> per request. A minor improvement, but a cycle saved is a cycle earned.
> UDP support
> For large installations with tens of thousands of clients, the amount of
> memory consumed by per-TCP-connection kernel buffers can grow large,
> reducing the amount of memory that can be used by memcached. There is
> now a UDP protocol, which supports an arbitrarily large number of
> clients using a constant amount of server memory.
> In the interest of efficiency and simplicity of implementation, the UDP
> protocol does not support reliable delivery; it should therefore be used
> for "get" requests where a dropped response would simply result in a
> recoverable cache miss. For write requests (set, delete, etc.) or very
> large "get" requests, a nonpersistent TCP connection should be used.
> (This is simply advice; the code will happily accept any kind of request
> via its UDP interface.)
> UDP support is only enabled if a UDP port is specified on the command line.
> The UDP protocol is described at the bottom of doc/protocol.txt.
> Large memory support
> This mostly involves using size_t rather than unsigned int in a few
> places and compiling in 64-bit mode, which gives us 64-bit pointers and
> makes size_t 64 bits.
> Fix for "out of memory" errors
> Rather than preallocate a slab in each slab class as the memcached
> 1.1.13 prerelease does, we decided to instead allow memcached to exceed
> its memory limit slightly. When a "set" request comes in that requires a
> slab whose slab class is empty, we always allocate a slab, even if
> memcached is already at its configured memory limit.
> Our memcached instances are large enough that going over the limit by a
> few megabytes is barely even detectable. If you are running in a very
> constrained environment, you can lower the memory limit slightly to
> account for this change, but bear in mind that this change will only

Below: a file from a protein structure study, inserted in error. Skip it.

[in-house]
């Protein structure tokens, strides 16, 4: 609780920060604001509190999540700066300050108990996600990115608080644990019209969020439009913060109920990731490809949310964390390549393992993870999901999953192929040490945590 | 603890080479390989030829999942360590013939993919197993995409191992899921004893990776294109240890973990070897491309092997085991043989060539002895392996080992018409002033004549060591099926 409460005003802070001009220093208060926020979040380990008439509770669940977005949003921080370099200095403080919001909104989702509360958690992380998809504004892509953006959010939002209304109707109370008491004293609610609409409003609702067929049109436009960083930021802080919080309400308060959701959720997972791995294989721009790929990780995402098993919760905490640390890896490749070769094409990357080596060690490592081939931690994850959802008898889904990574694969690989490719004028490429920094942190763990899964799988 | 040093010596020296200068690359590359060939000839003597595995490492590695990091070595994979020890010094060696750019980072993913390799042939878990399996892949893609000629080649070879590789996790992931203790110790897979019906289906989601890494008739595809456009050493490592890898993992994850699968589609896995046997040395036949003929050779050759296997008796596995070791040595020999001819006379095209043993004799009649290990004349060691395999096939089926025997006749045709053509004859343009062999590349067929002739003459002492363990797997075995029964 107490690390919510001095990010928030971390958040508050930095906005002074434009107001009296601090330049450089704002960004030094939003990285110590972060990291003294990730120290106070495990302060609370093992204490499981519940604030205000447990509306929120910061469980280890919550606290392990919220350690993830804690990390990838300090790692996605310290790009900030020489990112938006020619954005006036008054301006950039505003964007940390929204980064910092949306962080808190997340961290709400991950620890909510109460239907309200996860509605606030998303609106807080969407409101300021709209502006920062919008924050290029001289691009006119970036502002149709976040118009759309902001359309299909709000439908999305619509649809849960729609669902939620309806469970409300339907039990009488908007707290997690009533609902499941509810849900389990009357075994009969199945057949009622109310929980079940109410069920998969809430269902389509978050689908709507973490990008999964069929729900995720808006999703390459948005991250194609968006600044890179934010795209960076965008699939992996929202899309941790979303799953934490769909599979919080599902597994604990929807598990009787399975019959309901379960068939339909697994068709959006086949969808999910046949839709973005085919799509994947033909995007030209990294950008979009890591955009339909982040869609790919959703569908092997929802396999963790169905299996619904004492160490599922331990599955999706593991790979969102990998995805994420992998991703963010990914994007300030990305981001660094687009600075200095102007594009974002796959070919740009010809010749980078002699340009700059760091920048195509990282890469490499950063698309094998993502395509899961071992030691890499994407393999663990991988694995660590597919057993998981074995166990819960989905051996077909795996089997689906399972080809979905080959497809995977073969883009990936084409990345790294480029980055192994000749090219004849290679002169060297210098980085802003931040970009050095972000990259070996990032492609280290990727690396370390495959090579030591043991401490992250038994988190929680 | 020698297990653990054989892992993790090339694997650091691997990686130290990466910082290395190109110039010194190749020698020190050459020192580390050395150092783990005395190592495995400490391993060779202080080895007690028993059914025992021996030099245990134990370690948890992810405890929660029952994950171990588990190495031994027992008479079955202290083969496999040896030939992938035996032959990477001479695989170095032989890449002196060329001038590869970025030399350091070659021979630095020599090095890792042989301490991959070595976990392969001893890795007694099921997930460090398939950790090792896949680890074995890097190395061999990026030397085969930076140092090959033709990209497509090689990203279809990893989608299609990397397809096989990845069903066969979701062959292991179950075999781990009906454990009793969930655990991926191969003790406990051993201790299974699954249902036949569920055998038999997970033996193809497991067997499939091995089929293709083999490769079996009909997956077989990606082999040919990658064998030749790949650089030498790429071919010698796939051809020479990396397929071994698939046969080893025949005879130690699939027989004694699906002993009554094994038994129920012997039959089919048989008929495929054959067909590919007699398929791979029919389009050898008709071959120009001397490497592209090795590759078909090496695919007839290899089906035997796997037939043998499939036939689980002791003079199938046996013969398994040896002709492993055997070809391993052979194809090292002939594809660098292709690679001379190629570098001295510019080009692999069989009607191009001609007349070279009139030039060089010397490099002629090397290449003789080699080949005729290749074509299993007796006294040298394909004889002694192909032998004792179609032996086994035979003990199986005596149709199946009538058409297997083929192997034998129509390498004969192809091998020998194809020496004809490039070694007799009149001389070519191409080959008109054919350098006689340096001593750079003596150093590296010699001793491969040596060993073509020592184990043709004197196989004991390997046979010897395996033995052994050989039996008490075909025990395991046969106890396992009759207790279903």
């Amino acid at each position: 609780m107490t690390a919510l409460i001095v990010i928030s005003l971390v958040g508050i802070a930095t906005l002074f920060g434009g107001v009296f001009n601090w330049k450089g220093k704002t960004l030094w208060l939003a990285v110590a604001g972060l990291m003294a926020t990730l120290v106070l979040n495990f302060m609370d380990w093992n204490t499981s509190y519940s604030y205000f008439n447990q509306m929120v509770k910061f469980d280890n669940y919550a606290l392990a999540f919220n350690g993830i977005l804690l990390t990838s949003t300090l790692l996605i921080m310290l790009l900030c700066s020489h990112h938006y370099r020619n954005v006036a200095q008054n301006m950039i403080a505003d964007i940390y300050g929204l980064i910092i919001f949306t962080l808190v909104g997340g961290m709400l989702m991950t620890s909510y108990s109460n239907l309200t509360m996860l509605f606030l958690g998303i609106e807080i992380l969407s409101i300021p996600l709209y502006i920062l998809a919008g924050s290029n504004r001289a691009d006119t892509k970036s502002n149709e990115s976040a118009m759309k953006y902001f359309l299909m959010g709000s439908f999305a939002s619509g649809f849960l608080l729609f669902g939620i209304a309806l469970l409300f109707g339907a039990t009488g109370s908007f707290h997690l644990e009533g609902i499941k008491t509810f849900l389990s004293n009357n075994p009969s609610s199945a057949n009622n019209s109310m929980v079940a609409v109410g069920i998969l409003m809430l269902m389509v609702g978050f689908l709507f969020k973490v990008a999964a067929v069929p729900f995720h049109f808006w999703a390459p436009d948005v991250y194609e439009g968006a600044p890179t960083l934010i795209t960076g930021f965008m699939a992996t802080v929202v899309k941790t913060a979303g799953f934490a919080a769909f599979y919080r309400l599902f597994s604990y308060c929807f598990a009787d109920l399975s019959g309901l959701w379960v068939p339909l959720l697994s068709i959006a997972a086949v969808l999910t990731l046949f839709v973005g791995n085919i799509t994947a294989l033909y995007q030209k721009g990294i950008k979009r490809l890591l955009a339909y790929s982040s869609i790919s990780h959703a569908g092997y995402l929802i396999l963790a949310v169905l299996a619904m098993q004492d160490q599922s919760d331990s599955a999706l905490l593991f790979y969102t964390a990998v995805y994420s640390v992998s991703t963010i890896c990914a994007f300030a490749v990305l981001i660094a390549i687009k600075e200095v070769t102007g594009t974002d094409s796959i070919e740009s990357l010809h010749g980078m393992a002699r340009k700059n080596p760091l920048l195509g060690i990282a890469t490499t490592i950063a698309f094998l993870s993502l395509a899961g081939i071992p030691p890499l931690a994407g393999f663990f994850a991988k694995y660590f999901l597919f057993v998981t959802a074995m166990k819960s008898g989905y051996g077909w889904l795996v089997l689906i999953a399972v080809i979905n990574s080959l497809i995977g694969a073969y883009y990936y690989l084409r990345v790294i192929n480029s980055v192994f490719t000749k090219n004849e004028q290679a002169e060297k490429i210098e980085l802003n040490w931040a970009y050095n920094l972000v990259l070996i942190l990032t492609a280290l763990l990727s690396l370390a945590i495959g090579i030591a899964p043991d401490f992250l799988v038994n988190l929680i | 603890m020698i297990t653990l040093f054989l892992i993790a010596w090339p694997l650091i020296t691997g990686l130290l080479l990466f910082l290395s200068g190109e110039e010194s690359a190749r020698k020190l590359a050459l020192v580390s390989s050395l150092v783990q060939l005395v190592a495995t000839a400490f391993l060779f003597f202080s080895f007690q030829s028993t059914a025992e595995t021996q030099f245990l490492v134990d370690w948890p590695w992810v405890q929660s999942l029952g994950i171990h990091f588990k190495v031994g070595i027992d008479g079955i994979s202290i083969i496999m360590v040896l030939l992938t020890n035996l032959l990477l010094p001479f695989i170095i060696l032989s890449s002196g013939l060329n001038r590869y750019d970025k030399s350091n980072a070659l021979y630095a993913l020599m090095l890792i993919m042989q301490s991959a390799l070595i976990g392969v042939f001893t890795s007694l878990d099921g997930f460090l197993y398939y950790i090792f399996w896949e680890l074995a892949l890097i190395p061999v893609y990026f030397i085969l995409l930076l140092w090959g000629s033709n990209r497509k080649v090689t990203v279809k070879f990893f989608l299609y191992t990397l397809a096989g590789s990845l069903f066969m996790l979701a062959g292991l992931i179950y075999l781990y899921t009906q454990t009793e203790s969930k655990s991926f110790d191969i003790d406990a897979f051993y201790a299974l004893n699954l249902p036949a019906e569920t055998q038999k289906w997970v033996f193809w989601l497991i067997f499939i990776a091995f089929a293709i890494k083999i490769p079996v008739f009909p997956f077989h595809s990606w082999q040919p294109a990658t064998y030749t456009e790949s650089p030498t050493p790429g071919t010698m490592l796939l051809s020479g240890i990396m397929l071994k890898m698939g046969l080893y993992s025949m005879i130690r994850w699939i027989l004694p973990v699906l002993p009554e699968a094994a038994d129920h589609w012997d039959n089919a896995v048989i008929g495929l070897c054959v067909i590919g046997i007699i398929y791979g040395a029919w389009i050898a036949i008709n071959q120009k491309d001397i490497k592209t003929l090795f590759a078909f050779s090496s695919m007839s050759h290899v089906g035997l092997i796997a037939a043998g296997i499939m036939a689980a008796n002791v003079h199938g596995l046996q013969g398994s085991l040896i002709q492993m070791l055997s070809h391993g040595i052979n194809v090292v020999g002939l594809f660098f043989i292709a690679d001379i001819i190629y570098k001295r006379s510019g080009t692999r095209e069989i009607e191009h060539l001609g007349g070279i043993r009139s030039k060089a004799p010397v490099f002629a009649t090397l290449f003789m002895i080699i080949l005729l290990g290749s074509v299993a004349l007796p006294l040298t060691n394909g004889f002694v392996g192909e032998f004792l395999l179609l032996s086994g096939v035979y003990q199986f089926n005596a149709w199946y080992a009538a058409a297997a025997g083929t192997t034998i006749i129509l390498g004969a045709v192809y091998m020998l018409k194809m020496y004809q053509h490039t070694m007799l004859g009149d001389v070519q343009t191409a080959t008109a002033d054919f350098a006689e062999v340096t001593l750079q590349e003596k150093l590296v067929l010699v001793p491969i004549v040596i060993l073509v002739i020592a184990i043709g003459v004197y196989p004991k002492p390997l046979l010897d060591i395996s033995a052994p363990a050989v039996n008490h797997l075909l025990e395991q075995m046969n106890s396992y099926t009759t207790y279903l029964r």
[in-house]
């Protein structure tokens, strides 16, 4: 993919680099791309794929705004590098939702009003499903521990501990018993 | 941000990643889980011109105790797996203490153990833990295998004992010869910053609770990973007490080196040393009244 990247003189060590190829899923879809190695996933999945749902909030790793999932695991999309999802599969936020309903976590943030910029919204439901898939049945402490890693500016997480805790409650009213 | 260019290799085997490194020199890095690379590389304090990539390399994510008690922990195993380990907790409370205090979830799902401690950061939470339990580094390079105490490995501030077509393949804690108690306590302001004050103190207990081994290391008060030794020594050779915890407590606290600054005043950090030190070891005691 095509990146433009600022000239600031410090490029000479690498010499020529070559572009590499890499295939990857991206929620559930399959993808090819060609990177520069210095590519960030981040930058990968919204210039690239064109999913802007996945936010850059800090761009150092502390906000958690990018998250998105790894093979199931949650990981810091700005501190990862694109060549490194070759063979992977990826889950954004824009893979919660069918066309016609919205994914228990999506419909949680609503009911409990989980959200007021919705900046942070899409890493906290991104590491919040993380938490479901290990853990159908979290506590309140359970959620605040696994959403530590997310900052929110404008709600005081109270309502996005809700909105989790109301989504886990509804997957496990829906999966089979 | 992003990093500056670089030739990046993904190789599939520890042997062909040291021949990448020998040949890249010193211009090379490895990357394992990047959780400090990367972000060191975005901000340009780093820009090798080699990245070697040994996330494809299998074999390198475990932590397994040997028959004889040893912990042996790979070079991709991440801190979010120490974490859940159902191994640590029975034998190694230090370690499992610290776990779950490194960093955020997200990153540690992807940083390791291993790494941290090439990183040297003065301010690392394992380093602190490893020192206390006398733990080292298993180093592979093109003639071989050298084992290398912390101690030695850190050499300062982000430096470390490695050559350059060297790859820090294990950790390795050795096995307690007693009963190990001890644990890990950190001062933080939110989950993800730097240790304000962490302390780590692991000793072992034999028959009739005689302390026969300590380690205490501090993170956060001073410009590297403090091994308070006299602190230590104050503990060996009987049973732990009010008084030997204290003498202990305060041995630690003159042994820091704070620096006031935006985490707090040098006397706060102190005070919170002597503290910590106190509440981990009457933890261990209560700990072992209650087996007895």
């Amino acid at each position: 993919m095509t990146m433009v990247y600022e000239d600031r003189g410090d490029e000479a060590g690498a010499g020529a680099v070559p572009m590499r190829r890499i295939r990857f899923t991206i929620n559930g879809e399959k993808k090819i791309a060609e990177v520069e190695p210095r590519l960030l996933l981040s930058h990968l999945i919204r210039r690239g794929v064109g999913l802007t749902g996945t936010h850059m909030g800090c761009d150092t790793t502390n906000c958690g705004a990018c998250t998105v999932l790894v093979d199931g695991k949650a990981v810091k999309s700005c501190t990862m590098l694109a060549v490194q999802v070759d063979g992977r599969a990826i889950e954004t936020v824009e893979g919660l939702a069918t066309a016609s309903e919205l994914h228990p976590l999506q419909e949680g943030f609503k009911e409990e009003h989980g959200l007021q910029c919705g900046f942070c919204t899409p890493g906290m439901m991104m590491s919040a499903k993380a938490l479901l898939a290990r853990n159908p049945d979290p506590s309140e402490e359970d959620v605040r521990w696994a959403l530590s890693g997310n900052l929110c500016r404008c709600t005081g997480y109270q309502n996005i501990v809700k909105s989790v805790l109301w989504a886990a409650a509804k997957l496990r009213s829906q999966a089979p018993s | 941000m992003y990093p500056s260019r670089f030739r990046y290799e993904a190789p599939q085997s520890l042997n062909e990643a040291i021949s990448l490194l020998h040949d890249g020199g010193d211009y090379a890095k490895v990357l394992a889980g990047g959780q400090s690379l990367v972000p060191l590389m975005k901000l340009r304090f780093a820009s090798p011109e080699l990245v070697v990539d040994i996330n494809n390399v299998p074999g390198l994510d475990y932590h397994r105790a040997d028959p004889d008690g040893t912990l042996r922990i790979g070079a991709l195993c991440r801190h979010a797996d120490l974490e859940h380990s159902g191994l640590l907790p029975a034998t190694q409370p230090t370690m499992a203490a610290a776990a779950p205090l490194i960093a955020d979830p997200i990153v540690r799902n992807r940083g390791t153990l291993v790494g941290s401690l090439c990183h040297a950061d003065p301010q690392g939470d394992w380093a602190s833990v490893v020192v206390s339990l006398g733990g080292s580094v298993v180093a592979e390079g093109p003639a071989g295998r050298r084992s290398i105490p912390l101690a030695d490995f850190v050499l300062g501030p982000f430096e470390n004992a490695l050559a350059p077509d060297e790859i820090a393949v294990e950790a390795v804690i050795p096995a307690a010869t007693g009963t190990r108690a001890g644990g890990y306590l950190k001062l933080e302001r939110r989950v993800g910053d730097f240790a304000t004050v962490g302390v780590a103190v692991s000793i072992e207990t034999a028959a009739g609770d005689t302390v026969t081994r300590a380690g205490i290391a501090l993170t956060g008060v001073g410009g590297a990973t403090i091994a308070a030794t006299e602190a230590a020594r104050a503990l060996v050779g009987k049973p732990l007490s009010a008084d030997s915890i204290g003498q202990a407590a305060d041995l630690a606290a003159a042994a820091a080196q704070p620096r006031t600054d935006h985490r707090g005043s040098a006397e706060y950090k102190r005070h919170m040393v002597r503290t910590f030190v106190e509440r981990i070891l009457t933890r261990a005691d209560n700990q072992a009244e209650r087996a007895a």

> exceed the memory limit if a "set" request requires it (which will never
> happen if your data always falls within a limited range of sizes.)
> Why is this one patch?
> First, this patch is tested. It runs 24x7 on a large number of very busy
> memcached hosts. Thoroughly testing every possible permutation of these
> changes isn't really feasible.
> Second, the changes are not all easily separable. For example, adding
> the UDP support required reorganizing memcached's implementation of the
> "get" request, and that reorganization also resulted in most of the CPU
> time improvement. Similarly, one of the memory efficiency tweaks is
> only required because compiling in 64-bit mode (for large memory
> support) increases the size of a particular data type, and the
> implementation of that tweak results in part of the CPU time savings.
> Third, I *did* send it out as separate patches to the extent it made
> sense to separate out the changes. But rather than excluding those
> changes from the not-easily-separable stuff, I think it makes more sense
> to include it all together. Otherwise anyone who wants to combine
> everything will have to do tedious error-prone manual editing to merge
> it all together, since some of the changes conflict. For example, both
> the large memory support and the slab allocator modification involve
> changing the parameters to slabs_init(), so it would be impossible to
> produce two independent patches against the 1.1.12 release that could be
> applied successfully one after the other.
> These changes were made by David Fetterman, Steven Grimm, and Scott
> Marlette. Send comments to Steven Grimm (sgrimm at facebook.com) or,
> preferably, to the memcached mailing list.